Wool blankets: Wool helps you stay warm even when wet, plus
you can use a wool blanket to make a shelter, improvise a cape
or a poncho, help a shock victim, smother a flame and much
more. A wool blanket can provide added warmth to your sleeping
bag, or serve as emergency shelter from rain. You can also use it
as ground cover or even a tablecloth. The list of uses of a wool
blanket is endless.

  • Wool keeps you warm, even when wet.Wool helps you
    retain body heat and can help you stay warm even when
    wet. Wool wicks away the water making it an ideal camping
    and survival blanket. Unlike cotton, wool will keep you warm
    even under wettest conditions, which is just one reason why
    we recommend you put wool socks in your bugout bag.

  • Wool won't catch fire, could help put out a fire! A blanket
    that's 100% wool and that's not treated with any additional
    flame retardant chemicals is naturally fire resistant. To help
    put out a fire use only a fire blanket. A fire blanket will help
    smother small fires by reducing the amount of oxygen
    available to the fire. The fire and first aid blanket in red,
    right, has a handle so you can hang the blanket, so you can
    grab it when you need it most.

  • Wool blankets can help shock victims. A wool blanket is a
    wise thing to stock in your car to assist shock victims if
    there is an accident. The 90% wool blanket right, is a first
    aid and fire resistant blanket that you can also use to
    smother flames.

  • Wool is a worthy item for barter. For a long term survival
    scenario, wool is a bartering tool. A wool blanket has a long
    history of value. Wool blankets were coveted by Native
    Americans. In the late 1700s, wool blankets were so
    important to comfort and survival that they were used as a
    form of currency in trading between trappers and Native
    Americans.

  • Wool resists mold and bacteria. Wool has a natural
    resistance to mold and bacteria, which is why people who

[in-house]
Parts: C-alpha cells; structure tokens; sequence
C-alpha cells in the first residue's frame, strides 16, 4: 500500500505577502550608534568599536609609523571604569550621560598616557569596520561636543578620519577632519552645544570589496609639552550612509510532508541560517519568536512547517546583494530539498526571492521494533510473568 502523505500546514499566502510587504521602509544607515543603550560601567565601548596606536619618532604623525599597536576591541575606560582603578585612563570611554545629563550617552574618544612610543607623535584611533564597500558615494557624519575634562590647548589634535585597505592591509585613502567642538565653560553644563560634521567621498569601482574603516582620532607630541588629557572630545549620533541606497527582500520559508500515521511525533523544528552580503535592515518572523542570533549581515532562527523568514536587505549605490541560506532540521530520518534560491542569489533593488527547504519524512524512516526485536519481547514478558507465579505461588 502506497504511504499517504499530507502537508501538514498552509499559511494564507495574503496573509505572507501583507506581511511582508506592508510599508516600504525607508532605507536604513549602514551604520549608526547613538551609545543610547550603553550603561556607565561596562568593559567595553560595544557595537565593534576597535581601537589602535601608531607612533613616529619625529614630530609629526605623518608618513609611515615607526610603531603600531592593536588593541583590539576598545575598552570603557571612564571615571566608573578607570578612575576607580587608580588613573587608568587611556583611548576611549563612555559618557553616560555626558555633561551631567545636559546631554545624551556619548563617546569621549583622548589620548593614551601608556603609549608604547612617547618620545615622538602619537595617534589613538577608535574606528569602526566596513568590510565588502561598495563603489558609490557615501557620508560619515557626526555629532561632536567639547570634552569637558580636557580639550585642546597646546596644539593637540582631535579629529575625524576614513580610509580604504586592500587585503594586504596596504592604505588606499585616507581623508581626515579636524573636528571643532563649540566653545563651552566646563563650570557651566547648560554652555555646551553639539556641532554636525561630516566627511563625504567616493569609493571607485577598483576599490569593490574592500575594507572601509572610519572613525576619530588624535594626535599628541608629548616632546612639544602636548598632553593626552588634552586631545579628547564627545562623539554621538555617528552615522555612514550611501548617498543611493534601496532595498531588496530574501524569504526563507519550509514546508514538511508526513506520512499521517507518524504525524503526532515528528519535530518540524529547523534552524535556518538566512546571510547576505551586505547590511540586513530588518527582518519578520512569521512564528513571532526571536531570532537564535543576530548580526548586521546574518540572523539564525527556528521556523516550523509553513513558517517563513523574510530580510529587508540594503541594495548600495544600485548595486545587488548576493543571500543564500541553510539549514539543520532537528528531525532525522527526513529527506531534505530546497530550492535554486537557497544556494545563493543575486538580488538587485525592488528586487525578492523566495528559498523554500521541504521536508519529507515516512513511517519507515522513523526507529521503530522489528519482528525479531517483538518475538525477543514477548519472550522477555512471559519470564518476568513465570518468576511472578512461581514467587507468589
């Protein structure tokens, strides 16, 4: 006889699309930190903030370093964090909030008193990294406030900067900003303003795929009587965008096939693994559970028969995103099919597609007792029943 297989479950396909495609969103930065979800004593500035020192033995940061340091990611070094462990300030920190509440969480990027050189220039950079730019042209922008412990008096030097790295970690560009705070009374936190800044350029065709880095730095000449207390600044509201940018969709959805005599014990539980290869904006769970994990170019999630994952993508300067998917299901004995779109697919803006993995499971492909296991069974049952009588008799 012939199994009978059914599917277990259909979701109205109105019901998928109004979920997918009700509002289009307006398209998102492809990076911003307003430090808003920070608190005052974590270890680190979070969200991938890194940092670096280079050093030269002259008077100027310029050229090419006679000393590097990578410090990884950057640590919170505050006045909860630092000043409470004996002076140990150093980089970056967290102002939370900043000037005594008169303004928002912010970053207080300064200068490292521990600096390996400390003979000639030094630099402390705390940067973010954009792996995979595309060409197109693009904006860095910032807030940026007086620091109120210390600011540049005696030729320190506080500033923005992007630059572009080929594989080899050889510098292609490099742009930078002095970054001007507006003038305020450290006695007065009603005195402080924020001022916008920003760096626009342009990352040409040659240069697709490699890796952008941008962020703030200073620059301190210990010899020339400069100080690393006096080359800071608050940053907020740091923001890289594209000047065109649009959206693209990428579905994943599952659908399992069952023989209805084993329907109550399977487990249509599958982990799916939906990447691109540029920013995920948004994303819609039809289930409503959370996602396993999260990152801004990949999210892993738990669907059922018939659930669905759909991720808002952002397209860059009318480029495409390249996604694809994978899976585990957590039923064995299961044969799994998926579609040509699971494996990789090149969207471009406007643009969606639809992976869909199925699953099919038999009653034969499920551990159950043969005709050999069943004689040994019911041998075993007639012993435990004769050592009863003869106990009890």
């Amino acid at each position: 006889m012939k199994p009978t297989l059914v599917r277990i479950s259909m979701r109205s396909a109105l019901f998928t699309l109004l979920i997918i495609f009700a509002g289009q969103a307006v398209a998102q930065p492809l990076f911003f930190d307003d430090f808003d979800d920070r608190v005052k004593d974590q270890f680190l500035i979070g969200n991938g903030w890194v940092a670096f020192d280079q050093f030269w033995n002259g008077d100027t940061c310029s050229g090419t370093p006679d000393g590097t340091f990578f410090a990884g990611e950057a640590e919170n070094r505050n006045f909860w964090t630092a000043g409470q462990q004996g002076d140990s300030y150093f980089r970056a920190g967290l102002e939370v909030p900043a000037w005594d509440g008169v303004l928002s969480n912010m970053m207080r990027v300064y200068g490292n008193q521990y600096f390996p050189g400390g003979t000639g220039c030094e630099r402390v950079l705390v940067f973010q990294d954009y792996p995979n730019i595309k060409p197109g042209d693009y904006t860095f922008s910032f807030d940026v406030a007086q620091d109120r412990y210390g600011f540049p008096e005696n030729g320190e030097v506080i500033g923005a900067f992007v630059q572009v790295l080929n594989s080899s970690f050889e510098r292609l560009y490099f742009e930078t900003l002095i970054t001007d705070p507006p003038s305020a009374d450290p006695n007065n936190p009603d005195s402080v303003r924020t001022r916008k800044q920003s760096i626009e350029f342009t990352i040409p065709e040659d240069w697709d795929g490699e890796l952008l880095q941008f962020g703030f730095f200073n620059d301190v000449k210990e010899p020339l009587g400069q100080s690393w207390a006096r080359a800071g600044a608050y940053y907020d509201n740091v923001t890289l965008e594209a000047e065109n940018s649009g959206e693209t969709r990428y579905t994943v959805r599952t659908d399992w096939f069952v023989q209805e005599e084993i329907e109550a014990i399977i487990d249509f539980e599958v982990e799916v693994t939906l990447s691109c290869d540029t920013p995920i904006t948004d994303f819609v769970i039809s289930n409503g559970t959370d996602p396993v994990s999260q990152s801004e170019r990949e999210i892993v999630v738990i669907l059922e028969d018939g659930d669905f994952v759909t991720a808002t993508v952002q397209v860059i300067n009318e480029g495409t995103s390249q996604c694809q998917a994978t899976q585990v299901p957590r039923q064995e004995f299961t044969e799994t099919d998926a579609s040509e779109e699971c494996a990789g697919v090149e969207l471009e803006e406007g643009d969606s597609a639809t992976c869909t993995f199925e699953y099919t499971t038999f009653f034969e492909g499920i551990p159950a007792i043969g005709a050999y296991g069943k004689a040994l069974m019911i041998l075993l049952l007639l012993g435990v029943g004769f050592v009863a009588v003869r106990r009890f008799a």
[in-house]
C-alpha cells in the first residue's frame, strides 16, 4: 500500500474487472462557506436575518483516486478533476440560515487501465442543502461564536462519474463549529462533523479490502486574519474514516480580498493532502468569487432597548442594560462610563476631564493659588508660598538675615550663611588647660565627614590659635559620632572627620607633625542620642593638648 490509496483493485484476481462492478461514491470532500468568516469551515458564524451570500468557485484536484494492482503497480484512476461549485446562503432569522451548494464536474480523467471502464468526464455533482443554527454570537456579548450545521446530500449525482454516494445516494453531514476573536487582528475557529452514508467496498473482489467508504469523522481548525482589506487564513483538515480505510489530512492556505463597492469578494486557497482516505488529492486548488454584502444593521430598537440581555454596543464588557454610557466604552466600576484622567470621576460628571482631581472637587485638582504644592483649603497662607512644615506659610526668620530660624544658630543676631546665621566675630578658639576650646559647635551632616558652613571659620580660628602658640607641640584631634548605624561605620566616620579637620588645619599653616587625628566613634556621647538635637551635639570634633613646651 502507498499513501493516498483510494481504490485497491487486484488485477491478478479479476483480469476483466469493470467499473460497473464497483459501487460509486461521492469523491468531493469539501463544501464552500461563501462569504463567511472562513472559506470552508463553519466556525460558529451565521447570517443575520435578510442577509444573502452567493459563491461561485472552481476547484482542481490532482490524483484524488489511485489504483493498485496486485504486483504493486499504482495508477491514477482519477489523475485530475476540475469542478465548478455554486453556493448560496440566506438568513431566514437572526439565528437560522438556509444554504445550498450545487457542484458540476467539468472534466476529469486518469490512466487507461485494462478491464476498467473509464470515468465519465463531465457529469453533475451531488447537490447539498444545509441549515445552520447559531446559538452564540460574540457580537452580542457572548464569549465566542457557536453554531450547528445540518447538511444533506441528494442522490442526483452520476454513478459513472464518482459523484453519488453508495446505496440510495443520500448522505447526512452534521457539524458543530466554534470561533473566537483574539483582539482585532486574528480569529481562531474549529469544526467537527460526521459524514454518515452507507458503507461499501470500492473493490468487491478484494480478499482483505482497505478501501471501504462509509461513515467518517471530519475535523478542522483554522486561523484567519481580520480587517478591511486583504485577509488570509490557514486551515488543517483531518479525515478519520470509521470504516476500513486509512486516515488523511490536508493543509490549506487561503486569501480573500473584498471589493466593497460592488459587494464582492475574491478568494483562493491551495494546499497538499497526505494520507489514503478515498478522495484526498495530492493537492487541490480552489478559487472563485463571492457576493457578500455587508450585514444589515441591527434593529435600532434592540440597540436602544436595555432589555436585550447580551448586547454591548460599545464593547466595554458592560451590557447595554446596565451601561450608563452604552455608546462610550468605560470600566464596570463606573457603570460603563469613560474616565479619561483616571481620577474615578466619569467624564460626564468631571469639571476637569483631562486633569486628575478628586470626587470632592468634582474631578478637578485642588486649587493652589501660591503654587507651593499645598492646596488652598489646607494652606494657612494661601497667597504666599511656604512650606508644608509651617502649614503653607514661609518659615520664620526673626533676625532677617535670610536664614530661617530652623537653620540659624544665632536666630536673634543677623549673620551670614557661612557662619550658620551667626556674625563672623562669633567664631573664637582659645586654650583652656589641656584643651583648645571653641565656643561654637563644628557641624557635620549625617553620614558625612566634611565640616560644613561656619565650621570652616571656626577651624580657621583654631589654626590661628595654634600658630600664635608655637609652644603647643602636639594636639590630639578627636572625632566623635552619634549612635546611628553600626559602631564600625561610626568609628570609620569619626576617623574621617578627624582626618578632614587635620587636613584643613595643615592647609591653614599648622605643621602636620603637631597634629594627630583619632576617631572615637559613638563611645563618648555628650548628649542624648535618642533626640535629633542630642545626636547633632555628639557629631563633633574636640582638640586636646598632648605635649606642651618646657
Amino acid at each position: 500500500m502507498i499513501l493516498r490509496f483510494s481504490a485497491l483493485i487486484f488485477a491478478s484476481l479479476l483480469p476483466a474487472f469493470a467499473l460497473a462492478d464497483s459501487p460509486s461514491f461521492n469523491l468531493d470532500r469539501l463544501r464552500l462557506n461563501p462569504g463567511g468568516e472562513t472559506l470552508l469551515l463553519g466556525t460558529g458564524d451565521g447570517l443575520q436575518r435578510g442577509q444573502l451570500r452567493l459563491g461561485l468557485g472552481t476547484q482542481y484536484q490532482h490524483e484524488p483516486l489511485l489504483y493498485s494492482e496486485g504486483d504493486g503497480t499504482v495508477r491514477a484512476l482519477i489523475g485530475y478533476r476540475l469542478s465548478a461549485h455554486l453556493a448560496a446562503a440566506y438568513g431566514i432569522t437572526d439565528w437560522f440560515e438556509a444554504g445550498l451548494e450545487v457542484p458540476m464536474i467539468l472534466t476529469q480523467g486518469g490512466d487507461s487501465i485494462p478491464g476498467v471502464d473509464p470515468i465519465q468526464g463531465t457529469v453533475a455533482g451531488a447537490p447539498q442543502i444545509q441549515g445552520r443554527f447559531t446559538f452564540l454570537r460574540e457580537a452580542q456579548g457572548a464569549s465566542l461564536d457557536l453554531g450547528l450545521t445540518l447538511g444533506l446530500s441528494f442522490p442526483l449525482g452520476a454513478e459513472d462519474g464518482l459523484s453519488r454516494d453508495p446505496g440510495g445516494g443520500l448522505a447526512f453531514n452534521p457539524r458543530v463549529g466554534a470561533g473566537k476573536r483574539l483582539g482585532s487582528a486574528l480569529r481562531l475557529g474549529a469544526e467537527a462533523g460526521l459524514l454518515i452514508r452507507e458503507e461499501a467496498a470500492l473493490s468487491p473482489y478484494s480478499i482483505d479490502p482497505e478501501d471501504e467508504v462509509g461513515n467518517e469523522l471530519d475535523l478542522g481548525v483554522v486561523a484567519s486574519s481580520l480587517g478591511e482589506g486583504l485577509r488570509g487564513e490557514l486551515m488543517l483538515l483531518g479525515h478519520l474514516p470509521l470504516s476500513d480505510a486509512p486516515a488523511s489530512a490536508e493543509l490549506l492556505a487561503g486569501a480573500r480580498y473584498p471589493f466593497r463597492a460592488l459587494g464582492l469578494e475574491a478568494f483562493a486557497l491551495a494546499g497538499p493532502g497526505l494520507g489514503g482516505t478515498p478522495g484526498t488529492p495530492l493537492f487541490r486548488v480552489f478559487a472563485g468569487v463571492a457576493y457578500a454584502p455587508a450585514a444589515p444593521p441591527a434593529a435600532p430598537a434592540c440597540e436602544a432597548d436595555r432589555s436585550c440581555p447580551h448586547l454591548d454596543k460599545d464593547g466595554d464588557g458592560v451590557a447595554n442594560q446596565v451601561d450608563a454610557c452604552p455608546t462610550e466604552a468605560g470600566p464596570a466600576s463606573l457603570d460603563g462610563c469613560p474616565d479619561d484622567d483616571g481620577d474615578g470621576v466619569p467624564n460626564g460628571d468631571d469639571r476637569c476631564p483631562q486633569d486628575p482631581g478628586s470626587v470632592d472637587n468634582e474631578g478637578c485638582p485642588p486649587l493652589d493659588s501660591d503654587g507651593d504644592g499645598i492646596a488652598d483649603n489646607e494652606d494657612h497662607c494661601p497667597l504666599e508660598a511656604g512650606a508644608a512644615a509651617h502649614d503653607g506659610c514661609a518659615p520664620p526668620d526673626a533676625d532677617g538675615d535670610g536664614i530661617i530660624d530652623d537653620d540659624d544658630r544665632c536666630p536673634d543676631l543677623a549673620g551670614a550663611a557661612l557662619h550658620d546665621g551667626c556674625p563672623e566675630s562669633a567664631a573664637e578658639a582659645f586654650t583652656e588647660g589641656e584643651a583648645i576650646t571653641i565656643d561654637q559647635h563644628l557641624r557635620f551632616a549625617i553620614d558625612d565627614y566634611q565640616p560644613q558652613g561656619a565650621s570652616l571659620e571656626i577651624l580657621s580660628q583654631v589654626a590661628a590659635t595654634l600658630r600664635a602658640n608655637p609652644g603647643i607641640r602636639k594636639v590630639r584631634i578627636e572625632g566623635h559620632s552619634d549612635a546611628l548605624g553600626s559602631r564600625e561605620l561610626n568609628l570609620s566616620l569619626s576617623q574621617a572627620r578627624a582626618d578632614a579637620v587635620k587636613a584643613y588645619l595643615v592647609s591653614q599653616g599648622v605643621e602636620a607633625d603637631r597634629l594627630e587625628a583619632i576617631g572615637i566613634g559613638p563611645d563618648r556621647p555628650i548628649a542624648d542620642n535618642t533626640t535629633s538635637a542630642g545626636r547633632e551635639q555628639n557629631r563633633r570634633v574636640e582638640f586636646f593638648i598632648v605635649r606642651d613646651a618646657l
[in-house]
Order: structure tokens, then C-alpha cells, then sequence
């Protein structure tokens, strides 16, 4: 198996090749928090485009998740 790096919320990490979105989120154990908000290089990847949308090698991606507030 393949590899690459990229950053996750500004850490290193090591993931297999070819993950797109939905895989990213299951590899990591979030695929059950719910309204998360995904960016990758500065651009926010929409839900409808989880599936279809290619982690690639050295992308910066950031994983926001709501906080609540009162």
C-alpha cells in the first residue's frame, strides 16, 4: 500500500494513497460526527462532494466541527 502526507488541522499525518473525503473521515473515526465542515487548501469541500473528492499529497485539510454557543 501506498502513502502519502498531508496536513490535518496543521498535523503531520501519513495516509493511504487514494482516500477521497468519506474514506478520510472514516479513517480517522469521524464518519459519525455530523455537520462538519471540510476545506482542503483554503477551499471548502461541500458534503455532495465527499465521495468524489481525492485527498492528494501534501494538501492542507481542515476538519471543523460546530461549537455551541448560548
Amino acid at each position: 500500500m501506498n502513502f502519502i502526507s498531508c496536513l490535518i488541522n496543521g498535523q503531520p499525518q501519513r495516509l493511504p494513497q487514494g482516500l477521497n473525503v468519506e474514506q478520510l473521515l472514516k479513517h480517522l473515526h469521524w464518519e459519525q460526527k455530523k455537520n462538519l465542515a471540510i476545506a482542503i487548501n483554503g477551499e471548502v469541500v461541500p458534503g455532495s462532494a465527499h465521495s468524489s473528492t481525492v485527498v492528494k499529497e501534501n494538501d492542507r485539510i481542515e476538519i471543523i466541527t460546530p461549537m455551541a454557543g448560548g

have mold allergies will find wool is the perfect fiber,
    provided they are not also allergic to lanolin. One of the
    best survival blankets is a wool blanket specifically because
    it resists mold and bacteria.

  • Build a shelter with a wool blanket. Use a wool blanket to
    keep warm in the cold or for bedding, ground cover, padding
    or extra winter insulation or as a protective shield from the
    wind. The weight of wool might preclude some from including
    a wool blanket in their bugout bag, but should you have one,
    it can help you improvise a shelter on the fly. Combine it
    with a hammock and you don't even need a sleeping bag.

  • Improvise a backpack with a wool blanket. Lay a wool
    blanket flat, carefully lay then roll your gear strap tight with
    belts or paracord and fling the long over your shoulder to
    improvise a backpack.

  • Make cowboy bedroll. With a wool blanket as a ground
    covering, it will keep dew and frost from collecting on your
    sleeping bag, yet it's breathable so moisture can escape as
    you sleep. Traditionally it's made of canvass, but you can
    use two wool blankets, one as a the ground covering and the
    other to insulate you.
Above, Mors, of Karamat Wilderness Ways, discusses the science behind the
survival blanket.

Happy endings...
A survival blanket should be among the survival items you
stockpile for each member of your family. If you can't afford wool
or are allergic remember that fleece is good too! Put them in your
car and have them on hand.